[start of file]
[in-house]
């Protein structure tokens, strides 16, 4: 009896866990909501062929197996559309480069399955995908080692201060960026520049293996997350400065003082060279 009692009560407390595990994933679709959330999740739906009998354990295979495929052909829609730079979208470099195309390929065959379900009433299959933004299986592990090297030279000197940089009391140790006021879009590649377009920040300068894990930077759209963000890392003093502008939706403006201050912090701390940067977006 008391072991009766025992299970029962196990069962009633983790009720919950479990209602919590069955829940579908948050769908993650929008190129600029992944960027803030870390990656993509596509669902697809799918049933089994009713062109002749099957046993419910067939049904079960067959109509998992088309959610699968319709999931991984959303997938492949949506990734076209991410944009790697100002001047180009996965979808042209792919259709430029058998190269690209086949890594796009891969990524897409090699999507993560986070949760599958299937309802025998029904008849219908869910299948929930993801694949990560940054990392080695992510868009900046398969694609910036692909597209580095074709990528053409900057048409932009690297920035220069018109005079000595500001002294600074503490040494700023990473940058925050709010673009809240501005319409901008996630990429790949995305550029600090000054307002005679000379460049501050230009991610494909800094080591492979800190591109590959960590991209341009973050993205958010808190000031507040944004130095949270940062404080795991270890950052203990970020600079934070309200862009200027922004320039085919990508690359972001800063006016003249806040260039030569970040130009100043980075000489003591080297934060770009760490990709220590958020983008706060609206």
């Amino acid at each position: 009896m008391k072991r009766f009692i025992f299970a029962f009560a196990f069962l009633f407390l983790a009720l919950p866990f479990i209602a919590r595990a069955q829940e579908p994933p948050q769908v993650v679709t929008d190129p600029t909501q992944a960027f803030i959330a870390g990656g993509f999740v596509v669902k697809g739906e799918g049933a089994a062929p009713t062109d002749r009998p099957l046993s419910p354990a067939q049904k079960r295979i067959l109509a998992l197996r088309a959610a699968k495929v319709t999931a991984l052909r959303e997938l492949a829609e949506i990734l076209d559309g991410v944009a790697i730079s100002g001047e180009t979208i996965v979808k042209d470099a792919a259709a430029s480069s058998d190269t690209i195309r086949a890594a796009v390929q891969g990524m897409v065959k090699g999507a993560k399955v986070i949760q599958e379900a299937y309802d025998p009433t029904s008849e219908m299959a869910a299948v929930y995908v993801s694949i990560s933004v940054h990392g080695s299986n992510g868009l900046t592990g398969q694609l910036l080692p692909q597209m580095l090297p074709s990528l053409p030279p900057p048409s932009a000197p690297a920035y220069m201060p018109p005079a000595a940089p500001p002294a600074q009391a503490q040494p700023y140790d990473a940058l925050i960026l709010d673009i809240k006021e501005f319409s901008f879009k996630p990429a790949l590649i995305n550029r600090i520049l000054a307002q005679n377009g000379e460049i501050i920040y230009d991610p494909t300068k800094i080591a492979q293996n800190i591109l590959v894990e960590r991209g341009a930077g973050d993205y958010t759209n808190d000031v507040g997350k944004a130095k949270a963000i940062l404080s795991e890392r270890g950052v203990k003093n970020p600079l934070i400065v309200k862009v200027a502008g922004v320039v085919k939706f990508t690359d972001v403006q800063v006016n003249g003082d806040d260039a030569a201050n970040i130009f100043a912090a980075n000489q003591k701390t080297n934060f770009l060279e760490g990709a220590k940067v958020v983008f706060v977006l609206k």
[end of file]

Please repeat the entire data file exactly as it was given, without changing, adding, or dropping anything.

[in-house]
């Protein structure tokens, strides 16, 4: 009896866990909501062929197996559309480069399955995908080692201060960026520049293996997350400065003082060279 009692009560407390595990994933679709959330999740739906009998354990295979495929052909829609730079979208470099195309390929065959379900009433299959933004299986592990090297030279000197940089009391140790006021879009590649377009920040300068894990930077759209963000890392003093502008939706403006201050912090701390940067977006 008391072991009766025992299970029962196990069962009633983790009720919950479990209602919590069955829940579908948050769908993650929008190129600029992944960027803030870390990656993509596509669902697809799918049933089994009713062109002749099957046993419910067939049904079960067959109509998992088309959610699968319709999931991984959303997938492949949506990734076209991410944009790697100002001047180009996965979808042209792919259709430029058998190269690209086949890594796009891969990524897409090699999507993560986070949760599958299937309802025998029904008849219908869910299948929930993801694949990560940054990392080695992510868009900046398969694609910036692909597209580095074709990528053409900057048409932009690297920035220069018109005079000595500001002294600074503490040494700023990473940058925050709010673009809240501005319409901008996630990429790949995305550029600090000054307002005679000379460049501050230009991610494909800094080591492979800190591109590959960590991209341009973050993205958010808190000031507040944004130095949270940062404080795991270890950052203990970020600079934070309200862009200027922004320039085919990508690359972001800063006016003249806040260039030569970040130009100043980075000489003591080297934060770009760490990709220590958020983008706060609206």
């Amino acid at each position: 009896m008391k072991r009766f009692i025992f299970a029962f009560a196990f069962l009633f407390l983790a009720l919950p866990f479990i209602a919590r595990a069955q829940e579908p994933p948050q769908v993650v679709t929008d190129p600029t909501q992944a960027f803030i959330a870390g990656g993509f999740v596509v669902k697809g739906e799918g049933a089994a062929p009713t062109d002749r009998p099957l046993s419910p354990a067939q049904k079960r295979i067959l109509a998992l197996r088309a959610a699968k495929v319709t999931a991984l052909r959303e997938l492949a829609e949506i990734l076209d559309g991410v944009a790697i730079s100002g001047e180009t979208i996965v979808k042209d470099a792919a259709a430029s480069s058998d190269t690209i195309r086949a890594a796009v390929q891969g990524m897409v065959k090699g999507a993560k399955v986070i949760q599958e379900a299937y309802d025998p009433t029904s008849e219908m299959a869910a299948v929930y995908v993801s694949i990560s933004v940054h990392g080695s299986n992510g868009l900046t592990g398969q694609l910036l080692p692909q597209m580095l090297p074709s990528l053409p030279p900057p048409s932009a000197p690297a920035y220069m201060p018109p005079a000595a940089p500001p002294a600074q009391a503490q040494p700023y140790d990473a940058l925050i960026l709010d673009i809240k006021e501005f319409s901008f879009k996630p990429a790949l590649i995305n550029r600090i520049l000054a307002q005679n377009g000379e460049i501050i920040y230009d991610p494909t300068k800094i080591a492979q293996n800190i591109l590959v894990e960590r991209g341009a930077g973050d993205y958010t759209n808190d000031v507040g997350k944004a130095k949270a963000i940062l404080s795991e890392r270890g950052v203990k003093n970020p600079l934070i400065v309200k862009v200027a502008g922004v320039v085919k939706f990508t690359d972001v403006q800063v006016n003249g003082d806040d260039a030569a201050n970040i130009f100043a912090a980075n000489q003591k701390t080297n934060f770009l060279e760490g990709a220590k940067v958020v983008f706060v977006l609206k």